The glazing magazine industry got a little smaller today when one of the oldest industry publications, Window Industries, ceased publication.

Started in 1974, Window Industries magazine has been a part of the industry for four decades and for many companies was the main way the industry sought it’s news. Now many of you will know that I have had a less than favourable opinion of some of the print publications over the years, and I am pretty sure they have had a pretty less than favourable opinion of myself as well. However, it is never nice to see a business closing it’s doors and I hope that all the staff associated with the magazine manage to find jobs very soon.

There is a wider point we all need to take from this though. For the last couple of years I have repeatedly said that the print industry needs to adapt and change in order to survive in the internet era. More and more people are consuming their content on mobile devices and laptops, ditching magazines and newspapers. The chances that our industry magazines might be at risk have been around for some time. They have needed to change the way the operate within the market. They have needed to make all their print content available online and more. Some have tried to do that, namely Windows Active and Glass News both having good websites with content being available to view. But other, namely Window Industries, failed to recognise the winds of change and didn’t have much of an outlet online.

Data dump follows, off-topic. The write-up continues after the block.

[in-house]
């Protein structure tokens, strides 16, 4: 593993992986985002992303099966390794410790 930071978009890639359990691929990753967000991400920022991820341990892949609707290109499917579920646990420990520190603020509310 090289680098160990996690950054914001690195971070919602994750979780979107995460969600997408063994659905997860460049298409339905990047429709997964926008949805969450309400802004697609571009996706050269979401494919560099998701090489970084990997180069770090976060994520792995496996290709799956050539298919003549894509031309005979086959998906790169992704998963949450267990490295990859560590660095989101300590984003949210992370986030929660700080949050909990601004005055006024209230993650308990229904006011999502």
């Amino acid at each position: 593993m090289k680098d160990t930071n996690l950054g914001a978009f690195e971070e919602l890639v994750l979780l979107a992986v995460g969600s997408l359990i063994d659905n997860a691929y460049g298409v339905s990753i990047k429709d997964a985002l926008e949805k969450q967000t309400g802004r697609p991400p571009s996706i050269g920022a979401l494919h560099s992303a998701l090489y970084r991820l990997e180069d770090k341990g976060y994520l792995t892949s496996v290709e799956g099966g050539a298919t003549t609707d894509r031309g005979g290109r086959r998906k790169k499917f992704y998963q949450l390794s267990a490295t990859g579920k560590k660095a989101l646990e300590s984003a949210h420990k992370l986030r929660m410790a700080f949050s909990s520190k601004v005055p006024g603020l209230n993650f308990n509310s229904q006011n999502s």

This sad episode should really be a wake up call to all the industry publications who think they are protected from the threat of internet media. Instead of denying the obvious, they should embrace it and adapt their publications to work in tandem with both print and online. They need to find an effective and productive way for the two mediums to work with each to promote the whole business. If not, then we’ll see more go to the wall.

There is of course the other matter of the Top 30 competition. I have not been a fan of this at all, simply because I didn’t believe that the list was a true representation of the fenestration industry as a whole. There was always a distinct lack of timber, steel and aluminium representatives. Yes it may have been a bit of fun, as the magazine kept on saying, but would it have harmed to be a bit more diverse? Probably not. All I will say, is that there might be a bit of a rush for another company to take this spot up. Watch this space ;-)

I want to wish all the staff involved with the magazine the best of luck in finding new work as soon as possible.